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Danny Bramson Conjures the Musical Spirit of Jimi Hendrix in Jimi: All Is By My Side

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Jimi: All is By My Side
Jimi: All is By My Side

Musical composer Danny Bramson knew his road would be steep when he undertook the job of creating music for the Jimi Hendrix biopic Jimi: All is By My Side. He needed a strategy going forward. “[Director] John Ridley’s poetic story takes place in that underserved year in Jimi’s life in London in that amazingly fertile environment,” said Bramson of the 1966-67 period that the film encompasses. “We were aware of the Hendrix’s estate’s reluctance to let a film use his songs. We never sought out Jimi’s hits and their iconography.”

When we first see Hendrix in the film, he is playing second guitar with Curtis Knight in New York’s noted club, the Café´ Wha?. “We chose a musical design as an interpretation of Jimi’s development,” Bramson explained. “That zeitgeist that informed, inspired, and propelled him. The creative challenge was staggering, underscored with that incessant responsibility to get it right.”

LR-2-aib_2_00920In undertaking a project which reflected a seminal point in a legendary musician’s life, Bramson knew he would need equally skilled musicians to perform the tracks. “I associated immediately upon reading the script on Waddy Wachtel, a genius guitarist and one of my absolute favorites,” said Bramson. “He can sublimate his ego and personal style and be absolutely malleable. Plus, he has the patience to sit knee to knee with me for months finding our groove. I am an amateur musicologist to every one of our sessions. My code word throughout was to capture an interpretation of Jimi’s influences and to his style.”

For six months, Bramson and Wachtel worked on the tracks which would be featured in Jimi. “Traditionally composition for film takes place after the fact. The filmmaker will pull in the composer into his editing room and show him reels and give him an idea of the overall landscape,” Bramson described, noting that this project required music to be created prior to filming took place. “With this and [considering] John’s screenplay, we are starting with Jimi playing in the back row behind Curtis Knight as a second lead guitarist in that group. We tried to match his development as a guitarist as he developed his signature sound — the fluidity of his playing that was iconic.”

LR-3-aib_9_08159Surely, the magnitude of a Hendrix project weighed heavily on Bramson’s mind as he made his way through the music-making process, with one scene rendering itself especially impacting: a recreation of Hendrix first sitting in with the English supergroup Cream onstage in London in 1966. “Imagine the responsibility,” he confessed, “with trying to capture that prologue piece of Cream that would personify the assemblage of talent. I was able to see Jimi in the Forum and the Bowl when I was 14-15. I have had a professional rapport with Clapton. Waddy and I put together an amazing trio: Waddy on all acoustic and electric guitar. Leland Sklar is my favorite bassist – an absolute Hall-of-Fame player. Drummer Kenny Aronoff has that aggressive style and physicality that embody Mitch Mitchell and Ginger Baker – he was the amazing drummer behind John Cougar’s early singles, a great session player and performer.”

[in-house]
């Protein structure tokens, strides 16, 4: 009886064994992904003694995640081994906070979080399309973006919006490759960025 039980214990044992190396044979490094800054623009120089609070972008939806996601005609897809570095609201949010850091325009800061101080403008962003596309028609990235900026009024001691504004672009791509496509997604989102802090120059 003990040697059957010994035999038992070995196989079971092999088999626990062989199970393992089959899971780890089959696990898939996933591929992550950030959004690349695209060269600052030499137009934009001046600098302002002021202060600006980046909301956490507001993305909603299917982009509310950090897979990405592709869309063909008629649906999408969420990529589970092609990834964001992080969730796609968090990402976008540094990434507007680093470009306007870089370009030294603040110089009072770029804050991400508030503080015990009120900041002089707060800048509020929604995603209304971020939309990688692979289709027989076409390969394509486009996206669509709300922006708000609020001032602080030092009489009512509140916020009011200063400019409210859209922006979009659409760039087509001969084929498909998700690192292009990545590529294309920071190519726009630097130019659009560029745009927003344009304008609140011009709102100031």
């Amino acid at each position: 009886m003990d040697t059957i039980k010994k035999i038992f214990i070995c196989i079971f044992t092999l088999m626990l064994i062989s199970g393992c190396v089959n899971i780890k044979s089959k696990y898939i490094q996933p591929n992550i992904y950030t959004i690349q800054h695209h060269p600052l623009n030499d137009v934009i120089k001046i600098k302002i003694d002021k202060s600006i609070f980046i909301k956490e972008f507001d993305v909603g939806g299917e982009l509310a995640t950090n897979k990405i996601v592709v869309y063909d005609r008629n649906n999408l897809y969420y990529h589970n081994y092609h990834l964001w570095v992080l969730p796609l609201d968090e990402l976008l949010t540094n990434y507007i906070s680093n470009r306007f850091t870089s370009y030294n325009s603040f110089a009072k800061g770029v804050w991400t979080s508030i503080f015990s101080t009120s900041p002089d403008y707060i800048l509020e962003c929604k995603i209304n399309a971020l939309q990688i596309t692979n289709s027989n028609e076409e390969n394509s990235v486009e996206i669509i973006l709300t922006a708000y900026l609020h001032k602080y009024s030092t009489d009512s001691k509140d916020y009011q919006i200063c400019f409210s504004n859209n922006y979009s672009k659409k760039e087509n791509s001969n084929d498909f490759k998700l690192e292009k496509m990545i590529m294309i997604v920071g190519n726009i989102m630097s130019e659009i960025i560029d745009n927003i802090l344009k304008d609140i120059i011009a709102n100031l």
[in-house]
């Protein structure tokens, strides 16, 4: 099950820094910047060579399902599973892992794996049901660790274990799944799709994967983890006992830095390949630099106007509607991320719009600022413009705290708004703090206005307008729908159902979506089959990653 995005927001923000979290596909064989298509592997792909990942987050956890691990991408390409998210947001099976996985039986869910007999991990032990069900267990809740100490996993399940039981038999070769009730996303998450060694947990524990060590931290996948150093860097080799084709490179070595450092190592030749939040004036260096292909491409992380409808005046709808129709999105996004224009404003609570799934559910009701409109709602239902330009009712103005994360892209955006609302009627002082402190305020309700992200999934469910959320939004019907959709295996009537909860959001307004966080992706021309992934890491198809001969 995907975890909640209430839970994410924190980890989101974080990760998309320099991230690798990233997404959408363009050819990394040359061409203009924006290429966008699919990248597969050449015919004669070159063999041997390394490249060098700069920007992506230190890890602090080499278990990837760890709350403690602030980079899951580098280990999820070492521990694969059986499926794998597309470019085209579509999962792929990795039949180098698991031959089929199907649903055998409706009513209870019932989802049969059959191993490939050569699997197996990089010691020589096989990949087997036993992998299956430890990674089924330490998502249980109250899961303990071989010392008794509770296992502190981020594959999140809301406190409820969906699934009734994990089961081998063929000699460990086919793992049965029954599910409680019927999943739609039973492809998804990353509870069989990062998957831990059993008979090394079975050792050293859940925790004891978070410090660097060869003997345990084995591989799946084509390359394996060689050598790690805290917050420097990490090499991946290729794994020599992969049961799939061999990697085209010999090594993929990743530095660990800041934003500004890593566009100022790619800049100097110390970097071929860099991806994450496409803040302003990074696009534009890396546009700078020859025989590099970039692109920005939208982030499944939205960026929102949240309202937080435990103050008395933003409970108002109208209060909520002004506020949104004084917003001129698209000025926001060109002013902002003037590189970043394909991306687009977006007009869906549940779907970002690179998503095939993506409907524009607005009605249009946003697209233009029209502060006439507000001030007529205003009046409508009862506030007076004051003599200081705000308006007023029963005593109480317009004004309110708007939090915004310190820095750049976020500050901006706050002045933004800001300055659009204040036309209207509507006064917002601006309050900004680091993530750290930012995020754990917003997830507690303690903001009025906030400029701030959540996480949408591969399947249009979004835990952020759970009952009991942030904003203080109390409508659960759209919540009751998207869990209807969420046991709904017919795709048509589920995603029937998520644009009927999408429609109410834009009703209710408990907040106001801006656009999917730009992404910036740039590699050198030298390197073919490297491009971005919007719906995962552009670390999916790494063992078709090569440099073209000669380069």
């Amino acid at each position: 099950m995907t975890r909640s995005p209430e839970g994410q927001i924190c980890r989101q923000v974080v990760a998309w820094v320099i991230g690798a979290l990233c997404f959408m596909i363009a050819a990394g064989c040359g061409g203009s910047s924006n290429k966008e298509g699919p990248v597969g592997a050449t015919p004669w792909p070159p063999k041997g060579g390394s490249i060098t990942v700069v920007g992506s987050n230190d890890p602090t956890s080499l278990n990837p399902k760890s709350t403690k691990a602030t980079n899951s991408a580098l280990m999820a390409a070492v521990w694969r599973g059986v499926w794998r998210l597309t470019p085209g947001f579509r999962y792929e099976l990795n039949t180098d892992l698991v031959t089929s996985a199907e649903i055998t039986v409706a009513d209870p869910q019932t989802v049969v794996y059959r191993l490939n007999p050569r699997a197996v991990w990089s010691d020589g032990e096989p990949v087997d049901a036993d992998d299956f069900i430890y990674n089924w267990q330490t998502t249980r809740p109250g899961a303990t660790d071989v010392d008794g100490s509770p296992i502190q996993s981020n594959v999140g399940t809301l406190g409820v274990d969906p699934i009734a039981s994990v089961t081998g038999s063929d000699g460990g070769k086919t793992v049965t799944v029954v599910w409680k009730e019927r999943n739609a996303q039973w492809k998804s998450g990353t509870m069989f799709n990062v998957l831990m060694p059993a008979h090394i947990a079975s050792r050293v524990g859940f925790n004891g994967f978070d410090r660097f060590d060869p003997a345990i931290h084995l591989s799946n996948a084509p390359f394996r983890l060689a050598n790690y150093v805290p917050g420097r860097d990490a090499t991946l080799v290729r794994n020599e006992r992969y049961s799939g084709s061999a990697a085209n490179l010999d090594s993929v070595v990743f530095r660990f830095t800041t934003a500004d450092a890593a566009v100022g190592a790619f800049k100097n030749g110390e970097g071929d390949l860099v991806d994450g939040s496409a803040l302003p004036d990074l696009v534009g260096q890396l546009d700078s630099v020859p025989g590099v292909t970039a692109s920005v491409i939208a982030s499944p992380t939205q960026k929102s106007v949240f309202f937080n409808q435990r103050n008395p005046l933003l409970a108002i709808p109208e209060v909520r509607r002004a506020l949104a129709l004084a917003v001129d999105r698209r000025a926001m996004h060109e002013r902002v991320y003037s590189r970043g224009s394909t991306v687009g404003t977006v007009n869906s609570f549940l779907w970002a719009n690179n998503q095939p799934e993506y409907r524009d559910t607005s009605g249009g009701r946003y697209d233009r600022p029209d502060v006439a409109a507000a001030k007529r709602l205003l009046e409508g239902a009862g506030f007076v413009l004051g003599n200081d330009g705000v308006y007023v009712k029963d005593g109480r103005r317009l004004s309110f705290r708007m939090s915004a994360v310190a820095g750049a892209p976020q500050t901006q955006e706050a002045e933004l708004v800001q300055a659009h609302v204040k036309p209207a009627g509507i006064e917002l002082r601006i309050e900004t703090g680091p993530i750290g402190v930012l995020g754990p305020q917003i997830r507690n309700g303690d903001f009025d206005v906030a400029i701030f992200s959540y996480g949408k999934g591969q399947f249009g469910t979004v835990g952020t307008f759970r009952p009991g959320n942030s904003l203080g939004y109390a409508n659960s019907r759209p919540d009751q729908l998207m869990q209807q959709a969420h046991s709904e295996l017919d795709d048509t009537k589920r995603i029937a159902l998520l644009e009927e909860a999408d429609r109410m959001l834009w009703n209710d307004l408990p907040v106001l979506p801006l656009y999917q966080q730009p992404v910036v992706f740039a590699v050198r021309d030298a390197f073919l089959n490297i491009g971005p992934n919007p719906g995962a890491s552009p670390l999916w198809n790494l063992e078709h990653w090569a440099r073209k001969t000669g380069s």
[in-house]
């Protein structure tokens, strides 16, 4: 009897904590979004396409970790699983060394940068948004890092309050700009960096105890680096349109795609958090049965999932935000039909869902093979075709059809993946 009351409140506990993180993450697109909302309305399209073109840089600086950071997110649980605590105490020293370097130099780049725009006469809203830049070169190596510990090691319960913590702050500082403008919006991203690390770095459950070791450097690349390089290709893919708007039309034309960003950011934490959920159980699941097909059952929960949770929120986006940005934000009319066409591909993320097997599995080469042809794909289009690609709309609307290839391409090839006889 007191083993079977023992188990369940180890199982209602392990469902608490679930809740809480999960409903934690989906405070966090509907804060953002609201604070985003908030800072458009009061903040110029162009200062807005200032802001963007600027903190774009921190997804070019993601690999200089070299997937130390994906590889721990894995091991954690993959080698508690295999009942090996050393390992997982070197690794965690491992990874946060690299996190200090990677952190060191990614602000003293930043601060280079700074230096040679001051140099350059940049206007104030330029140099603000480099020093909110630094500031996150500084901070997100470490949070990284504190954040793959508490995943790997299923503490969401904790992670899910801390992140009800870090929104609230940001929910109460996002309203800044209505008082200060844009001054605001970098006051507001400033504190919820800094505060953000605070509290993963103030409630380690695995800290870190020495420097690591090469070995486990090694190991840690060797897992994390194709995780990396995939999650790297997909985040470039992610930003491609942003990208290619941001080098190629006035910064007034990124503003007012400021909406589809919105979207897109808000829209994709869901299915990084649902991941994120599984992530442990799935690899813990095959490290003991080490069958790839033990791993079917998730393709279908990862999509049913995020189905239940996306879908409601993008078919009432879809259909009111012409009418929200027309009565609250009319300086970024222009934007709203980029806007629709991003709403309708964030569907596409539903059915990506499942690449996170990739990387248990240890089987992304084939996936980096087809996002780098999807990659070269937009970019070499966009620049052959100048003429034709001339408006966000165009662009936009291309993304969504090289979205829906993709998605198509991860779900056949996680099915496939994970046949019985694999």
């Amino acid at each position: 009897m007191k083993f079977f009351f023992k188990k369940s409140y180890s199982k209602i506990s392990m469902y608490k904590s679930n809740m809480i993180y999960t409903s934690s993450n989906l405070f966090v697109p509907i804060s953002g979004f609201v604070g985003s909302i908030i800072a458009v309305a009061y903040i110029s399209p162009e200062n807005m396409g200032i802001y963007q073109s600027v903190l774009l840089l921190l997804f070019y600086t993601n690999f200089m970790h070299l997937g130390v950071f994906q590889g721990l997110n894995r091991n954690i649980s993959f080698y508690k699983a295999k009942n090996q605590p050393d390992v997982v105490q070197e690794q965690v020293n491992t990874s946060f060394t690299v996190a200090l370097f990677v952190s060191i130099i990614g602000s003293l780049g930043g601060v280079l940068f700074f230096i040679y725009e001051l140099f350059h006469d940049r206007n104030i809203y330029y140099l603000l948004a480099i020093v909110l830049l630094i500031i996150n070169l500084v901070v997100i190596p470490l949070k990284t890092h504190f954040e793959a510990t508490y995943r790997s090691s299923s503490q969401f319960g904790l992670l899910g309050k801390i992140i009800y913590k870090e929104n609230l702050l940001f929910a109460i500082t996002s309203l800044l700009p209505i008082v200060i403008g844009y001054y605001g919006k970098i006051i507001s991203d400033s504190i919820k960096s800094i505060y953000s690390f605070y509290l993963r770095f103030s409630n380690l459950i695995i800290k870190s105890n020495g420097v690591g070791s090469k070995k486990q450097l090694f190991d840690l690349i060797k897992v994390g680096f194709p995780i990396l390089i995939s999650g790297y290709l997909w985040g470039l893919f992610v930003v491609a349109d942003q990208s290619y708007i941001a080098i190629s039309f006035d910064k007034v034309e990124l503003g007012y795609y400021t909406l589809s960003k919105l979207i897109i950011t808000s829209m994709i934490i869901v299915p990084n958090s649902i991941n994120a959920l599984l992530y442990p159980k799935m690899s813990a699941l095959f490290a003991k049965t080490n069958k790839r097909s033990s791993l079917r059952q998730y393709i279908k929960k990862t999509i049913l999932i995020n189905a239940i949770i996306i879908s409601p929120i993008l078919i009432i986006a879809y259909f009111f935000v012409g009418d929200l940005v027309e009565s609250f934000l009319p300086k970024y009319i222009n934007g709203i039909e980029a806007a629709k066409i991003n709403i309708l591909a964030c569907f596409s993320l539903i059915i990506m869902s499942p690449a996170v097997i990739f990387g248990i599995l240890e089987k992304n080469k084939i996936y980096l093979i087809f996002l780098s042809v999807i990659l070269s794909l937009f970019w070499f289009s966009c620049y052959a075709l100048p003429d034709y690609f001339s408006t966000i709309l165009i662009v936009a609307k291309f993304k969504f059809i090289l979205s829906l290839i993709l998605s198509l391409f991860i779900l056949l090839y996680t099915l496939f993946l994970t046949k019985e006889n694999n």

In the film, Hendrix is shown talking his way into the onstage jam with Cream which then becomes a seminal moment in his London tenure. “Jimi had that tenacity to get into [his manager, Chas Chandler’s] ear and ask him to go and beg of Eric to allow him to go up and jam,” Bramson related. “In coming on to the stage, those little grace notes that we went for in every page, scene and moment help maintain the credibility throughout the film. When Jimi goes to plug in, he plugs into Eric’s amplifier from the get go — it gave you that vibe.”

Considering a project of this intense a musical magnitude, Bramson’s critical decisions on the film ultimately became ones of simplicity. “The thing that just took me away from the very beginning when I first read John’s script 20 pages [was] the absolute sublime power,” he said. “With this film, I can only hope that we matched and complemented the poetry of John’s setting and environment and screenplay that first penetrated my heart. It’s a small $5 million independently distributed film, but the heart of it and the work in it is so sincere.”

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